Video games and postmodernism


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A2 Media Studies student work fromTCC - Postmodernism topic.

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Video games and postmodernism

  2. 2. 1. Self Referencing Many video games can be seen as postmodern as they often make reference to their own constructed nature. For example, in the video game ‘Metal Gear Solid’ (Konami 1998) many references are made to the gaming equipment, particularly the controller. When the game's protagonist Solid Snake encounters a psychic boss character Psycho Mantis; he implores him to “put his controller on the floor” so he can “control it with his mind.” And he can also tell what games are saved on your memory card...
  3. 3. 2. Blurring of boundaries <ul><li>Merely studying video games in a postmodern context can be viewed as postmodern, because of their status as ‘popular culture’ as opposed to high art. Andreas Huyssens the cultural theorist has called this distinction ‘the relentless hostility towards mass culture.’ </li></ul><ul><li>Another way the boundaries are blurred in video games is shown through the lack of </li></ul><ul><li>distinction between the audience </li></ul><ul><li>and the game in first person </li></ul><ul><li>perspective gaming, such as </li></ul><ul><li>‘ Call of Duty 4’. (Activision 2007) </li></ul>
  4. 4. 3. a state of hyper-reality <ul><li>It can be argued that all video games are postmodern to a certain extent as they intend to create a state of hyper-reality for the player to fully immerse themselves into. For example in ‘Grand Theft Auto III’ (Rockstar Games 2001) the player can become someone different from themselves and exist within Baudrillard’s theory of a simulacrum of the game. They can have a house, commit crimes and generally live in a way that is unconventional or different to their actual life. </li></ul>
  5. 5. <ul><li>The one game that probably creates the biggest state of hyper-reality for the player is The Sims (Maxis, 2000). In the game, the player creates their ‘sim’ (short for simulation) and can then make decisions for them, build them a house, get a job for them and basically do anything that you could do in real life. This therefore creates a simulacra of life. </li></ul><ul><li> </li></ul>
  6. 6. 4. Death of the meta-narrative <ul><li>A common definition of postmodernism is one of Strinati’s 5 concepts - The decline of the meta-narrative. In video games there is very often a ‘sandbox’ style of gameplay, meaning that the player can choose their own ‘micro-narrative’ within the game. For example, the game ‘Heavy Rain’ (Quantic Dream 2010)The player interacts with the game by performing actions highlighted on screen related to motions on the controller, and in some cases, </li></ul><ul><li>performing a series of quick time events during </li></ul><ul><li>fast-paced action sequences. The player's </li></ul><ul><li>decisions and actions during the game </li></ul><ul><li>will affect the narrative; the main characters </li></ul><ul><li>can be killed, and certain actions may lead </li></ul><ul><li>to different scenes and endings. </li></ul><ul><li> </li></ul>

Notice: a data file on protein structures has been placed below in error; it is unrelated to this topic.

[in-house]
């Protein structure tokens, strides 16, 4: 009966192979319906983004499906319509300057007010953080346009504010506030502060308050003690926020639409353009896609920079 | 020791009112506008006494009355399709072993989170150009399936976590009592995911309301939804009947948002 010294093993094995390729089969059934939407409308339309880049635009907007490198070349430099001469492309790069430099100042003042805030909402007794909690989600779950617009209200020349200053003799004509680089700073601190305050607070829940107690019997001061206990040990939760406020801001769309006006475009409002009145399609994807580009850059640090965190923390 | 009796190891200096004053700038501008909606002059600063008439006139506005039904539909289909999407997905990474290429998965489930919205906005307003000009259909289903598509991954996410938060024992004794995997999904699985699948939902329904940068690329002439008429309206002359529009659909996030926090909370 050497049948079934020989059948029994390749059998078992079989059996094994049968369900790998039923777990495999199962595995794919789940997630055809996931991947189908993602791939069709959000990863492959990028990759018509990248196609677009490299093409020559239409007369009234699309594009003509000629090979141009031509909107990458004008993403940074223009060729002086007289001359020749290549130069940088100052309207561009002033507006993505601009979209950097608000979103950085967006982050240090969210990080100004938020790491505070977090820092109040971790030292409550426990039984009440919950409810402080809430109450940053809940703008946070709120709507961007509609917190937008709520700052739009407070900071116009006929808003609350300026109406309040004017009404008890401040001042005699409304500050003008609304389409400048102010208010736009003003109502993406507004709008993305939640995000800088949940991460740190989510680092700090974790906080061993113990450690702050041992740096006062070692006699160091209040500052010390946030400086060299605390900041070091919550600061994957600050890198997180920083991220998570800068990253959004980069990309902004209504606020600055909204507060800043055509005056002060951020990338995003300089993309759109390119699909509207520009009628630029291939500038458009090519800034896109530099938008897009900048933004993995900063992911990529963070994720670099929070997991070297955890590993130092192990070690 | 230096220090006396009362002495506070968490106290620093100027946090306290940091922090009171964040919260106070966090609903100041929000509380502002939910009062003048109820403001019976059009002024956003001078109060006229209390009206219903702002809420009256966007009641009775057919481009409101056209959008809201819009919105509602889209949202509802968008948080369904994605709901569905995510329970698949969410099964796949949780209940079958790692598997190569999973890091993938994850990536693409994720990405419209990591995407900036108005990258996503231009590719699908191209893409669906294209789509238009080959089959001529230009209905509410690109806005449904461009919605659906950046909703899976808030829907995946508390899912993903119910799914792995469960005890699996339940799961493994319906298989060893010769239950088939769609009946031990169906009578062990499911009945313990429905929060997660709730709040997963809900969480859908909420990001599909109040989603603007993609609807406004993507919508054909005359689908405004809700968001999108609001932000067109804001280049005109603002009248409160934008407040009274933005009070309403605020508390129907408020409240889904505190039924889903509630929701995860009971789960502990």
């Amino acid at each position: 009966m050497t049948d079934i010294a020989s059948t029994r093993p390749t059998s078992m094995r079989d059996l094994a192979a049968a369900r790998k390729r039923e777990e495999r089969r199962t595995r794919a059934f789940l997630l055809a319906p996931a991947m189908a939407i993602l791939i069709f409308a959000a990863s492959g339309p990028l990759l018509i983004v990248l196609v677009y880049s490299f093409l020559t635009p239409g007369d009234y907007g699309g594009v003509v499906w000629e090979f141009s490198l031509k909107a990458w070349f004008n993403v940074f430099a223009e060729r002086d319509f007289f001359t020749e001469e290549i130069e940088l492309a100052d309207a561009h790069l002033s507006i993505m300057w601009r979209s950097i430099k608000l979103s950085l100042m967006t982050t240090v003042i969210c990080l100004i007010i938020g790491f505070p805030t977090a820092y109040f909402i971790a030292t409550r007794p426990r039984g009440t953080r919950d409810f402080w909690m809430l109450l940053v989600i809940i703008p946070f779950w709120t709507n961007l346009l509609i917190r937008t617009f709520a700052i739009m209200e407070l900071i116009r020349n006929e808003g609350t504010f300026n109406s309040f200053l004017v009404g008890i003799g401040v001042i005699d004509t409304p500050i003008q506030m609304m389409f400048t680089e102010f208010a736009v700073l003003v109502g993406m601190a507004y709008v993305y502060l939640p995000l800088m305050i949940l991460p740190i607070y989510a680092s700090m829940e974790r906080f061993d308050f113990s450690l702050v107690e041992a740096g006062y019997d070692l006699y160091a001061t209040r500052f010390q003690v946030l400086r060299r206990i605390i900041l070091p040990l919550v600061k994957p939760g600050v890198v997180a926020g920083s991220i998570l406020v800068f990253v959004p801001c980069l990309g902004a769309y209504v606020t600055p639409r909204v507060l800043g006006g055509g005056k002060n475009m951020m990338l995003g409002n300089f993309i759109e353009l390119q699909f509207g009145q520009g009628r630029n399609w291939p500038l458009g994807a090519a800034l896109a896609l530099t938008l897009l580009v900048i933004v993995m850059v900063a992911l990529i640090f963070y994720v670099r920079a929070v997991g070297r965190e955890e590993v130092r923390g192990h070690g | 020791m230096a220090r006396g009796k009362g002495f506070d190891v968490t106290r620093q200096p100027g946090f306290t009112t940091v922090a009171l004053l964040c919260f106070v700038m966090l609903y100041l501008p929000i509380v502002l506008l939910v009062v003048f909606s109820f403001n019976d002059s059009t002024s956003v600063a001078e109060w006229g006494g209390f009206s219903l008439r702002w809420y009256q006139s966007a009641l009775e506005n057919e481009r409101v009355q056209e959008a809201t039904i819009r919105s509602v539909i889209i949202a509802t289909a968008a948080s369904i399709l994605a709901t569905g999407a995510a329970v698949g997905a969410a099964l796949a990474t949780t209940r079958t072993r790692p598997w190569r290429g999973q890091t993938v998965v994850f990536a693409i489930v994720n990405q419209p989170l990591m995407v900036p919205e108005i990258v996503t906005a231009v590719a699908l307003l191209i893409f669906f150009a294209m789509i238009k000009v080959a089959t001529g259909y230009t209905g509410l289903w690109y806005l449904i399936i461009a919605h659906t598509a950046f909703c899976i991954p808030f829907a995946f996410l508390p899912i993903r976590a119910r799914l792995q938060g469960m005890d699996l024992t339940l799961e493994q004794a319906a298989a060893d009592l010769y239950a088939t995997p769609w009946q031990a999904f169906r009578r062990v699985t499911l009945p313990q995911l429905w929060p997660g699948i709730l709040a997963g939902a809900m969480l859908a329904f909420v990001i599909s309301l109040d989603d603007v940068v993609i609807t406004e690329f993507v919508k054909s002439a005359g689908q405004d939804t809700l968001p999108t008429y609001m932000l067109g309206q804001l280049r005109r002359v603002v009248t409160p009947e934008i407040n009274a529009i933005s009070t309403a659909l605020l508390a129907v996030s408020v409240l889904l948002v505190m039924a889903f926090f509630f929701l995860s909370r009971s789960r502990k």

7. 7. <ul><li>The Fable series (Lionhead studios, 2004) is another example of video games that focus on the micro-narrative, that the player has control over. In Fable, the player’s actions and decisions affect how others in the game ‘see’ the character, and the player must choose whether to be ‘good’ or ‘evil’ within the game. In the most recent release, Fable III, the player becomes king or queen of albion, the imaginary country in which all of the Fable games are set, and can </li></ul><ul><li>then rule the country in </li></ul><ul><li>whatever way they please, </li></ul><ul><li>thus creating their own </li></ul><ul><li>story in the game, rather </li></ul><ul><li>than following a </li></ul><ul><li>pre-defined story, written </li></ul><ul><li>for them. </li></ul>
  8. 8. 5. Confusions over time and space <ul><li>Now that almost all video games have an ‘online’ mode (and some, such as Team Fortress 2 (Valve Corporation, 2007) are solely multiplayer), there are considerable confusions developing in time and space, as the two slowly become completely fractured. You can be playing a game in your bedroom, at 9pm, and at exactly the same time, your team member can be up at 3am in Japan. Since multi-player games don’t have a typical beginning-middle-end narrative, the </li></ul><ul><li>game that you are playing in literally </li></ul><ul><li>never ends; you could potentially be </li></ul><ul><li>playing the game forever - examples of </li></ul><ul><li>this sort of game could include online </li></ul><ul><li>games such as World of Warcraft. </li></ul>
  9. 9. 6. Breakdown between high art and popular culture <ul><li>It could be argued that video games can be seen to represent the breakdown between these two opposing ideals, as whilst many people view video games as ‘popular culture’, the technology used to create them is incredibly complex, and requires a whole team of highly intelligent and creative people to make a game. Also, the stories seen in some games, for example Bioshock (Irrational Games, 2007), have recurring motifs and themes such as love and </li></ul><ul><li>power, and centres around a utopian </li></ul><ul><li>society gone wrong, a story that one </li></ul><ul><li>would usually expect to see in </li></ul><ul><li>literature (eg. Brave New World deals </li></ul><ul><li>with similar issues), which is considered </li></ul><ul><li>to be ‘high art’ by most people. </li></ul>